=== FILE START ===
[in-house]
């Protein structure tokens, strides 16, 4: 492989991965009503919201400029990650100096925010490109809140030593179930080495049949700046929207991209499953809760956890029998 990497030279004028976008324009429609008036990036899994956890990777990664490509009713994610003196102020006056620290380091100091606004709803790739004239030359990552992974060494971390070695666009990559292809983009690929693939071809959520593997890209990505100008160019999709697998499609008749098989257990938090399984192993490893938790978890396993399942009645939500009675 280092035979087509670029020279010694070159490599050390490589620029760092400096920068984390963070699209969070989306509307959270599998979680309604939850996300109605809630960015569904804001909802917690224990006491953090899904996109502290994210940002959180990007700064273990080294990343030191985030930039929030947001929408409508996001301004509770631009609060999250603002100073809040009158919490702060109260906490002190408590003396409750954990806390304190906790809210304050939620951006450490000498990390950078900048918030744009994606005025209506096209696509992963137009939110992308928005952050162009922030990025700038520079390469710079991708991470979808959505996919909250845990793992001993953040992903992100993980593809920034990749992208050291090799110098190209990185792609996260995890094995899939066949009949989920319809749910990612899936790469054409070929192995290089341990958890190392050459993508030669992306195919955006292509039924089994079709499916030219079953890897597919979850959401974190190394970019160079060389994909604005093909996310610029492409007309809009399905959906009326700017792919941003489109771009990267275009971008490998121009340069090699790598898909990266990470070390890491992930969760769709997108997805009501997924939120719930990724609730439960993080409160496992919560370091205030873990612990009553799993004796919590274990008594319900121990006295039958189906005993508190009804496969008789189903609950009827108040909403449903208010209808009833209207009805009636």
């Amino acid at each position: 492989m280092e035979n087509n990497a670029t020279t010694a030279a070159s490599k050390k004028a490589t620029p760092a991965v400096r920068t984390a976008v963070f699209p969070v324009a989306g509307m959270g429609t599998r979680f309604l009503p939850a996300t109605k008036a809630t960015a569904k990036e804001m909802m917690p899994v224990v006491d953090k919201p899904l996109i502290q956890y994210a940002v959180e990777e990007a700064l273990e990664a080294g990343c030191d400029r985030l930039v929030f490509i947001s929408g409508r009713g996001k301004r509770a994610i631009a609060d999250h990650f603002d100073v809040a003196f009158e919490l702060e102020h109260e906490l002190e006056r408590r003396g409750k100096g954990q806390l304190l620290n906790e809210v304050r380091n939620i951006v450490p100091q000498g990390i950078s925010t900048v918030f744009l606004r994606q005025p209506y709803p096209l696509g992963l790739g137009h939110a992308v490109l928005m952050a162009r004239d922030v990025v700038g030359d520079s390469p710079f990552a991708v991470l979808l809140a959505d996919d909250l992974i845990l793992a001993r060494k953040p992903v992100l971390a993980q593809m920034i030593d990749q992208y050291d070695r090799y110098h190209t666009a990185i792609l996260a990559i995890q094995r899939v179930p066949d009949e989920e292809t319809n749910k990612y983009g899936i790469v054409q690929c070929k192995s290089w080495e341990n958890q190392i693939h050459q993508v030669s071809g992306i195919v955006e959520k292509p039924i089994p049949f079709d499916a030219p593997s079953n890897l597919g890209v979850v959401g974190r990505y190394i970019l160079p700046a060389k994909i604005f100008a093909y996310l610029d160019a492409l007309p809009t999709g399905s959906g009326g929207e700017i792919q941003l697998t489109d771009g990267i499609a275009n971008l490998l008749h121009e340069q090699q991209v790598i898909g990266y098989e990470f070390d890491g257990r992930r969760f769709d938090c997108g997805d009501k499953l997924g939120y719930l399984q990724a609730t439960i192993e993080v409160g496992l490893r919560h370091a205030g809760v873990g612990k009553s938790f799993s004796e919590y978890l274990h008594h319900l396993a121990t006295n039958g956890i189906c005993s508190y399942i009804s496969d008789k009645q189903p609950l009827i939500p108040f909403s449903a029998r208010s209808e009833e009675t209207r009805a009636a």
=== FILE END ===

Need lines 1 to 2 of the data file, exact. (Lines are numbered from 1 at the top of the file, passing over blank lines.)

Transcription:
[in-house]
């Protein structure tokens, strides 16, 4: 492989991965009503919201400029990650100096925010490109809140030593179930080495049949700046929207991209499953809760956890029998 990497030279004028976008324009429609008036990036899994956890990777990664490509009713994610003196102020006056620290380091100091606004709803790739004239030359990552992974060494971390070695666009990559292809983009690929693939071809959520593997890209990505100008160019999709697998499609008749098989257990938090399984192993490893938790978890396993399942009645939500009675 280092035979087509670029020279010694070159490599050390490589620029760092400096920068984390963070699209969070989306509307959270599998979680309604939850996300109605809630960015569904804001909802917690224990006491953090899904996109502290994210940002959180990007700064273990080294990343030191985030930039929030947001929408409508996001301004509770631009609060999250603002100073809040009158919490702060109260906490002190408590003396409750954990806390304190906790809210304050939620951006450490000498990390950078900048918030744009994606005025209506096209696509992963137009939110992308928005952050162009922030990025700038520079390469710079991708991470979808959505996919909250845990793992001993953040992903992100993980593809920034990749992208050291090799110098190209990185792609996260995890094995899939066949009949989920319809749910990612899936790469054409070929192995290089341990958890190392050459993508030669992306195919955006292509039924089994079709499916030219079953890897597919979850959401974190190394970019160079060389994909604005093909996310610029492409007309809009399905959906009326700017792919941003489109771009990267275009971008490998121009340069090699790598898909990266990470070390890491992930969760769709997108997805009501997924939120719930990724609730439960993080409160496992919560370091205030873990612990009553799993004796919590274990008594319900121990006295039958189906005993508190009804496969008789189903609950009827108040909403449903208010209808009833209207009805009636």